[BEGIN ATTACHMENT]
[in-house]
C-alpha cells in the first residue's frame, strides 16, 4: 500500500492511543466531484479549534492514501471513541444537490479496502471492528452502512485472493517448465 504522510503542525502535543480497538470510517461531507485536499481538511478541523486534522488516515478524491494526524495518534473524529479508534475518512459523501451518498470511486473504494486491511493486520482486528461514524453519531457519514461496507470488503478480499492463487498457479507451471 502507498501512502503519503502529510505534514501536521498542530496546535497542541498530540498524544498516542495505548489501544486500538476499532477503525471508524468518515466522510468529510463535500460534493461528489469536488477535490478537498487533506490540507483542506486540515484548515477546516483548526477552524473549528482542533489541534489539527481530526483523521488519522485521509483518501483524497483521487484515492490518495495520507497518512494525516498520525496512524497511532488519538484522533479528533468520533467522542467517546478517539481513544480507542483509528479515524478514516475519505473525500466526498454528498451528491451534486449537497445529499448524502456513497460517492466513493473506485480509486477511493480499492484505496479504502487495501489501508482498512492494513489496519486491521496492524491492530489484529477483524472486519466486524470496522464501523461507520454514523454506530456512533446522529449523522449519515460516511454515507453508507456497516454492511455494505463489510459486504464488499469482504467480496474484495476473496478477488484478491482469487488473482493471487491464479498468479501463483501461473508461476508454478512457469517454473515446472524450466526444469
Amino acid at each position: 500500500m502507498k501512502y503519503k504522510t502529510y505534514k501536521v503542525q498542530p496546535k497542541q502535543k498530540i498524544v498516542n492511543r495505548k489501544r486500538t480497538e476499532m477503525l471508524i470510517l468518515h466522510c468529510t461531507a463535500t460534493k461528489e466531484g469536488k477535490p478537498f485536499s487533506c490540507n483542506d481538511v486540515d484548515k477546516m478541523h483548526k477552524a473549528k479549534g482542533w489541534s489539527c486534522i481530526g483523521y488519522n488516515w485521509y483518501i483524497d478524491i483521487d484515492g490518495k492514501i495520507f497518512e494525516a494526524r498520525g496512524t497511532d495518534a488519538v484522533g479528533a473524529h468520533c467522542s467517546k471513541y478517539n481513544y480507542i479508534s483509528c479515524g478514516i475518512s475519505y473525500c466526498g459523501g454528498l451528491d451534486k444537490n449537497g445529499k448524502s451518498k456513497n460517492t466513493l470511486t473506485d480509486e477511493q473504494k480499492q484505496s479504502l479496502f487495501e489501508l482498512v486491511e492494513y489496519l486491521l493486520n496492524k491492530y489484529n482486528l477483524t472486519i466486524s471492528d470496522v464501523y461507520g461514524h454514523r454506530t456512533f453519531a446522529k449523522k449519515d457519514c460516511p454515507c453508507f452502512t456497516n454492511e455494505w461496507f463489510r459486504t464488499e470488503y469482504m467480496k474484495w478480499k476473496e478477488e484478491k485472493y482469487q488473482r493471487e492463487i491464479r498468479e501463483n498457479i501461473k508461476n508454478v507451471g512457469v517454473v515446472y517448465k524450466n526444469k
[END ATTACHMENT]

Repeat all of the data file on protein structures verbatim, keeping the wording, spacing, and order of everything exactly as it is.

[in-house]
C-alpha cells in the first residue's frame, strides 16, 4: 500500500492511543466531484479549534492514501471513541444537490479496502471492528452502512485472493517448465 504522510503542525502535543480497538470510517461531507485536499481538511478541523486534522488516515478524491494526524495518534473524529479508534475518512459523501451518498470511486473504494486491511493486520482486528461514524453519531457519514461496507470488503478480499492463487498457479507451471 502507498501512502503519503502529510505534514501536521498542530496546535497542541498530540498524544498516542495505548489501544486500538476499532477503525471508524468518515466522510468529510463535500460534493461528489469536488477535490478537498487533506490540507483542506486540515484548515477546516483548526477552524473549528482542533489541534489539527481530526483523521488519522485521509483518501483524497483521487484515492490518495495520507497518512494525516498520525496512524497511532488519538484522533479528533468520533467522542467517546478517539481513544480507542483509528479515524478514516475519505473525500466526498454528498451528491451534486449537497445529499448524502456513497460517492466513493473506485480509486477511493480499492484505496479504502487495501489501508482498512492494513489496519486491521496492524491492530489484529477483524472486519466486524470496522464501523461507520454514523454506530456512533446522529449523522449519515460516511454515507453508507456497516454492511455494505463489510459486504464488499469482504467480496474484495476473496478477488484478491482469487488473482493471487491464479498468479501463483501461473508461476508454478512457469517454473515446472524450466526444469
Amino acid at each position: 500500500m502507498k501512502y503519503k504522510t502529510y505534514k501536521v503542525q498542530p496546535k497542541q502535543k498530540i498524544v498516542n492511543r495505548k489501544r486500538t480497538e476499532m477503525l471508524i470510517l468518515h466522510c468529510t461531507a463535500t460534493k461528489e466531484g469536488k477535490p478537498f485536499s487533506c490540507n483542506d481538511v486540515d484548515k477546516m478541523h483548526k477552524a473549528k479549534g482542533w489541534s489539527c486534522i481530526g483523521y488519522n488516515w485521509y483518501i483524497d478524491i483521487d484515492g490518495k492514501i495520507f497518512e494525516a494526524r498520525g496512524t497511532d495518534a488519538v484522533g479528533a473524529h468520533c467522542s467517546k471513541y478517539n481513544y480507542i479508534s483509528c479515524g478514516i475518512s475519505y473525500c466526498g459523501g454528498l451528491d451534486k444537490n449537497g445529499k448524502s451518498k456513497n460517492t466513493l470511486t473506485d480509486e477511493q473504494k480499492q484505496s479504502l479496502f487495501e489501508l482498512v486491511e492494513y489496519l486491521l493486520n496492524k491492530y489484529n482486528l477483524t472486519i466486524s471492528d470496522v464501523y461507520g461514524h454514523r454506530t456512533f453519531a446522529k449523522k449519515d457519514c460516511p454515507c453508507f452502512t456497516n454492511e455494505w461496507f463489510r459486504t464488499e470488503y469482504m467480496k474484495w478480499k476473496e478477488e484478491k485472493y482469487q488473482r493471487e492463487i491464479r498468479e501463483n498457479i501461473k508461476n508454478v507451471g512457469v517454473v515446472y517448465k524450466n526444469k